The contractual agreement for five community development projects financed primarily by the Ethiopian Diaspora Trust Fund (ETDF) was signed in the middle of last week.

The contractual agreement for five community development projects financed primarily by the Ethiopian Diaspora Trust Fund (ETDF) was signed in the middle of last week. The agreements were inked after the Agency for Civil Society Organisations gave clarification over the legitimacy of the existing members of the board of directors.

The winners of the projects were announced in February, but the agreement was not signed for three months due to a dispute among board members. Worth a total of 56 million Br, the projects will be undertaken in Oromia, Amhara, Afar and Tigray regional states, as well as in Addis Abeba.

The projects, which will be implemented in two years, aim to address early childhood care and education for orphans and vulnerable children, special needs education, safe water supply, hygiene and sanitation. The projects will be developed with five implementing partners, which will cover 15.5pc of the cost.

The projects are among the 21 that have been picked by the board for implementation. About 410 proposals were tabled to the Fund, and 242 were found reviewable. After evaluating them, the experts pushed 67 fundable projects to the board of directors for consideration and approval. The board shortlisted 21 winning projects and finally picked five. The UNDP was also involved in the evaluation process, which included visiting the project sites.

Hiwot Integrated Development Organisation was contracted to ensure early childhood care and education for orphans and vulnerable children in Kolfe Keraneo District in the capital. Worth 10.5 million Br, the project is expected to nurture the proper and holistic development of 400 destitute children between the ages of three and six. Only 35pc of orphans and vulnerable children in the city are enrolled in pre-primary education.

Help for Persons with Disabilities Organisation will engage with full special needs education facilities at schools in three weredasof Semien Shoa Zone in Amhara Regional State, Ataye, Debresina and Debre Berhan. The 15.6 million Br project will construct three special needs education program implementation centres. Over 90pc of school-age children with disabilities are out of school due to the prevailing challenges and barriers at schools.

Pro Development Network will work on ensuring safe water supply, hygiene and sanitation for hard-to-reach communities using renewable energy in Afar and Tigray regional states. With a 7.9 million Br budget, the project is expected to ensure access to water for 7,060 people - 6,750 dwellers in the Afar Regional State and 310 in Meqelle city. Only 28.2pc of the area's population has access to safe water, and water-borne diseases are common there.

Korah Great Hope Charity Organisation is in charge of promoting hygiene and sanitation in Kolfe Keraniyo District. Worth 10.8 million Br, the project includes building 15 communal latrines, addressing the hygiene and sanitation status of the community and two schools in the district within a two-year period. More than 33,300 inhabitants of Wereda 01, Kolfe Keraniyo District have been suffering from poor hygiene and sanitation conditions.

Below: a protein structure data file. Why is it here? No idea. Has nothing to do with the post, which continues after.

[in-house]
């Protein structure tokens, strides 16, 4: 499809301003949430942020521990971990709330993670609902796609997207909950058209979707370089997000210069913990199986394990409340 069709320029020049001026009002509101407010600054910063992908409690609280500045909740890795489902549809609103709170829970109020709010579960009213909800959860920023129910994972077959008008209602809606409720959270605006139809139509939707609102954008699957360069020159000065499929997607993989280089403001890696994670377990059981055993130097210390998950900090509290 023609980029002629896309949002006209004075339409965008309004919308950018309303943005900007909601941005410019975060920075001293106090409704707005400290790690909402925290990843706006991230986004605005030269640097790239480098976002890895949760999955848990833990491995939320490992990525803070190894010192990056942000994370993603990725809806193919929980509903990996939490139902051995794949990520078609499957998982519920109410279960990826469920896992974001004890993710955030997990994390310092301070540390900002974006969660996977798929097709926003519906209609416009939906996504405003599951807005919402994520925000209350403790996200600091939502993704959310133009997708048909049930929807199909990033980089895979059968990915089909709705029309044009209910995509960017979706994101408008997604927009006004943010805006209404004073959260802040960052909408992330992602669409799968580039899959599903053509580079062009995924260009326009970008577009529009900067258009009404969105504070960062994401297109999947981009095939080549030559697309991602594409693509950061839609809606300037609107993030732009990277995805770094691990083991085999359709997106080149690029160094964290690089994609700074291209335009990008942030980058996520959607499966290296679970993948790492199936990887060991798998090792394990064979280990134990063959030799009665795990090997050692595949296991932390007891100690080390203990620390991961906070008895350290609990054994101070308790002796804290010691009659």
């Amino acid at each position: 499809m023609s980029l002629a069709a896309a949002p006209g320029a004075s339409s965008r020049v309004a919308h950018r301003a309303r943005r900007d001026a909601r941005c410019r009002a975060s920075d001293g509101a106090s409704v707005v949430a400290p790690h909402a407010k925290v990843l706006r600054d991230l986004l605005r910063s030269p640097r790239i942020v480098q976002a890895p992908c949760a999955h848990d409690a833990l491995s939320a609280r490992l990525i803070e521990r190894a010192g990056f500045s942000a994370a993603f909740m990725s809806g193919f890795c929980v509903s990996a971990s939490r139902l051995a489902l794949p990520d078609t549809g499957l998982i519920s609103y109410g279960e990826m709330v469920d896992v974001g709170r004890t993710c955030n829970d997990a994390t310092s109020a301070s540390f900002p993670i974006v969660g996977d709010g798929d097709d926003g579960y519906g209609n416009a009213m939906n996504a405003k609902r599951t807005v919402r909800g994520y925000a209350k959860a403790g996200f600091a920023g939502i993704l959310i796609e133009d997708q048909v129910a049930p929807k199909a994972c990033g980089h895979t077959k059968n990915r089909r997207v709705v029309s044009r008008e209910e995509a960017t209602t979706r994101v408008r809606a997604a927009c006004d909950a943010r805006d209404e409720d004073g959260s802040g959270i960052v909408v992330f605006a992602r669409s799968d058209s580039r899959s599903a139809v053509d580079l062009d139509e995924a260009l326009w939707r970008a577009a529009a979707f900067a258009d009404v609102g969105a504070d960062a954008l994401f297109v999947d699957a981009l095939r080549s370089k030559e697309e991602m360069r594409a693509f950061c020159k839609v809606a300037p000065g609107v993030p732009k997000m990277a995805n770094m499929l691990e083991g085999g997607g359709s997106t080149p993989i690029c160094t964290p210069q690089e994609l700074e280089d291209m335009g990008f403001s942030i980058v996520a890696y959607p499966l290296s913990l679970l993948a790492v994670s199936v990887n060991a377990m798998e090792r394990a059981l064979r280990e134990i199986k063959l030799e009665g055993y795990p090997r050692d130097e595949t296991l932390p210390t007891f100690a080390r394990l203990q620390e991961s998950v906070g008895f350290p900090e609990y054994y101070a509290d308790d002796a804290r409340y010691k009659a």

Gurmuu Development Association has taken on a project enhancing educational services in four primary schools in Oromia Regional State for 10.6 million Br. It will operate in the area where 30pc of the school-age children are out of school. It is expected to increase the enrollment rate of 960 new school-age and 240 pre-school children a year as well as create a conducive teaching-learning environment for 5,388 students a year.

Among the five projects, Help for Persons with Disabilities Organisation, which was founded by people with disabilities, has the largest budget. The Organisation raised a third of the total budget from three donors, All We Can, Light for the World and the Finnish Federation of the Visually Impaired. The project aims to train 225 people with disabilities a year.

"While people with disabilities in Ethiopia represent 17.6pc of the population," said Abebe Yehualawork (PhD), executive director of Hope, "the issue is ignored, and the existing system is inclusion through exclusion."

The centres to be built by Hope will train adaptive, orientation and mobility skills for children with disabilities until grade four when they start taking a class with non-disabled students, according to Abebe. The centres will also have ramps, adaptive ICT labs, resource centres, training centres for visually impaired people and accessible toilets.

"We want the government to use the centres as a sample and replicate them across the country," Abebe told Fortune.

The initiative of the Ethiopian Diaspora Trust Fund was started after Prime Minister Abiy Ahmed (PhD) who called on the diaspora community to contribute a dollar a day to fund social and developmental projects during his visit to the United States a year ago. So far, 26,000 individuals from the diaspora community in 93 countries have contributed six million dollars.

Differences in political views constrained the Fund from moving as fast as expected, according to Zafu Eysuswork, chairperson of the 10-member board.

"We didn't raise as much cash as expected," he said.

There are questions raised on the remaining 16 projects that need to be cleared first, according to Zafu, who adds that the agreements for these projects will be signed after the questions are addressed. Five million dollars is in the account of the Fund waiting to be allocated.

PUBLISHED ON May 09,2020 [ VOL 21 , NO 1045]

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